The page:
Analogous to the analysis performed for the CI users, we first assessed pairwise differences between morph types within NH individuals by computing three separate 6 × 2 repeated-measures ANOVAs with the factors MType and ML. Again, we contrasted morph types Full and Timbre, Timbre and F0, and F0 and Time. For all these contrasts, significant main effects of ML, Fs(5,120) ≥ 72.162, ps < 0.001, ηp2 ≥ 0.750, were found. For the contrast between Timbre and F0, we moreover found a significant main effect of MType, F(1,24) = 4.712, p = 0.040, ηp2 = 0.164; there was no significant main effect of MType for the contrasts between Full and Timbre and between F0 and Time, Fs(1,24) ≤ 1.311, ps ≥ 0.263, ηp2 ≤ 0.052. Most importantly, the ANOVAs revealed interactions of MType x ML for the contrast between Full and Timbre, F(5,120) = 27.120, p < 0.001, ηp2 = 0.531, and between F0 and Time, F(5,120) = 75.299, p < 0.001, ηp2 = 0.758, but not between Timbre and F0, F(5,120) = 0.278, p = 0.924, ηp2 = 0.011. These results confirm the impression from Figure 1: while in CI users, timbre cues were more efficient than F0 cues to solve the task, NH individuals made equally efficient use of timbre and F0 cues. Finally, further analyses (cf. Supplemental Material 4.1.1.2, https://links.lww.com/EANDH/A984) confirmed that NH listeners´ performance for F0 and Timbre morphs did not differ significantly from each other at any ML. In addition and also at variance with the results for CI users, these analyses also indicated some sensitivity of NH listeners to Full morphs at the intermediate 40% and 60% MLs that should contain relatively ambiguous vocal emotional information only.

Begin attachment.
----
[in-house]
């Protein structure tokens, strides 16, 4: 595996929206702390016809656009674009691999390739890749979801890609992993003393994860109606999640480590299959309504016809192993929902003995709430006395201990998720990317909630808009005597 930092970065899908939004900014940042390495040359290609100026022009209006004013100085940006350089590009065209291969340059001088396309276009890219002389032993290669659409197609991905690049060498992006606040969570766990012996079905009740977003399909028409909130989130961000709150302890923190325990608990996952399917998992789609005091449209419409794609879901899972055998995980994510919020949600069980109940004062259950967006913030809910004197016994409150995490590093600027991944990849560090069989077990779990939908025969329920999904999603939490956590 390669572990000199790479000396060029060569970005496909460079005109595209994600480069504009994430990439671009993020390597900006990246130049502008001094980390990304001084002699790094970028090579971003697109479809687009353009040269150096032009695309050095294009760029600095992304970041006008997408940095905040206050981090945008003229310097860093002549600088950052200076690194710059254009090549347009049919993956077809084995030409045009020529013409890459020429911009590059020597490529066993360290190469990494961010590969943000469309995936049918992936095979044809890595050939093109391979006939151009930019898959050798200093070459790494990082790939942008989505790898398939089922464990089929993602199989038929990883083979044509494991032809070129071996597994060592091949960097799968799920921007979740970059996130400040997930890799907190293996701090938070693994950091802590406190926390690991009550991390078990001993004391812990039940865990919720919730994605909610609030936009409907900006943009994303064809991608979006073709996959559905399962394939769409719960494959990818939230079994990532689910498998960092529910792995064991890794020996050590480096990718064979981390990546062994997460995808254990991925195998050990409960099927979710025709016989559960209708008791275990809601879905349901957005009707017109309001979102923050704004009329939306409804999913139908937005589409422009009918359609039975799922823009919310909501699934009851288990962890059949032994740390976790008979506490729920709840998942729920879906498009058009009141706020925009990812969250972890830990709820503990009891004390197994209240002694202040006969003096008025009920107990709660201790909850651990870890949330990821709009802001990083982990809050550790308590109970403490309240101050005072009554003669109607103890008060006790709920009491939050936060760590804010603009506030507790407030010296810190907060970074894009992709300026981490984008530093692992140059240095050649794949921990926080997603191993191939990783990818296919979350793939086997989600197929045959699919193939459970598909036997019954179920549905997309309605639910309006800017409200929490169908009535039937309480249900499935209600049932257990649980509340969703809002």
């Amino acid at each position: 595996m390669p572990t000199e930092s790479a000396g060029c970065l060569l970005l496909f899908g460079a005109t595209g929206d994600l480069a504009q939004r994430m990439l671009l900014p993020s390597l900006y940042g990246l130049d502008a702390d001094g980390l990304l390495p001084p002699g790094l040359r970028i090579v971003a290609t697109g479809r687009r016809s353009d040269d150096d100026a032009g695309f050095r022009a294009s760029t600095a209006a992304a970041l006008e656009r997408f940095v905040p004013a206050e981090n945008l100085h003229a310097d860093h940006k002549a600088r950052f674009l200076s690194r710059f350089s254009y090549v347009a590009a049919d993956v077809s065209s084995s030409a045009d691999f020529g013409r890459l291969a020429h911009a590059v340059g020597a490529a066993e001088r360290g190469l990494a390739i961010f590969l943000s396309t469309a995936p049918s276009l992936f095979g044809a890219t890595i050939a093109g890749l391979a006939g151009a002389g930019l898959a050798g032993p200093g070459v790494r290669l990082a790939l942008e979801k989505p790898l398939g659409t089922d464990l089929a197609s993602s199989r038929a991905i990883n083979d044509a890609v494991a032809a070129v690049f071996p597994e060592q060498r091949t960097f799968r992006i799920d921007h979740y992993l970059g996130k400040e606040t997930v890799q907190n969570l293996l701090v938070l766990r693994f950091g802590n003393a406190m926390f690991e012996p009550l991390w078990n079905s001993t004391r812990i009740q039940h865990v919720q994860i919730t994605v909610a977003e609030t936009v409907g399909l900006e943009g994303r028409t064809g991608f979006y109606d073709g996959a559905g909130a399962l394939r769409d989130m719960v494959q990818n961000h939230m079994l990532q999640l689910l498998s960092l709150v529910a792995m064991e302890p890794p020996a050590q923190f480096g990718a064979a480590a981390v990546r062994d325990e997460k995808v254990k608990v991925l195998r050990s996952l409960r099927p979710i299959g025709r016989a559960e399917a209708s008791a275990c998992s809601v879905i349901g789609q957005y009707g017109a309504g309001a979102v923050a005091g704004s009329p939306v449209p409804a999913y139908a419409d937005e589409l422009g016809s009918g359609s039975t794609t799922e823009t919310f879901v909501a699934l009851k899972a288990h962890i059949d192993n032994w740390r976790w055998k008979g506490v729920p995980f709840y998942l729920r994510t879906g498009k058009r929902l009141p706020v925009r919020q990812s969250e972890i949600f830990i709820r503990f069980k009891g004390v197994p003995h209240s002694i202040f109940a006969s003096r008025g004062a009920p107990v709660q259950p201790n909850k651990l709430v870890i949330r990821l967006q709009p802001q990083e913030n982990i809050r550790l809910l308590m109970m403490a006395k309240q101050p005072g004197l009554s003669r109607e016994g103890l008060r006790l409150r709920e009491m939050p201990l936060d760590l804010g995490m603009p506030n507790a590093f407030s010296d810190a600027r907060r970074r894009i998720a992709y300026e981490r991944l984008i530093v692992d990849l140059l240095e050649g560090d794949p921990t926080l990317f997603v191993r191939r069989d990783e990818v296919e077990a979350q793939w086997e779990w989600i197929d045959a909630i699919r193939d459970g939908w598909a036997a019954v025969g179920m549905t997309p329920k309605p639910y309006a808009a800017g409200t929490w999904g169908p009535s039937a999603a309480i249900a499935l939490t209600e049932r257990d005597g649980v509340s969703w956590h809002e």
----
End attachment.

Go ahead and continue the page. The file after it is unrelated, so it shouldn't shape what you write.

High-Performing Cochlear Implant Users Rely on Timbre Almost As Efficiently As Normal-Hearing Individuals Do, But Still Perform Lower When Having to Rely on F0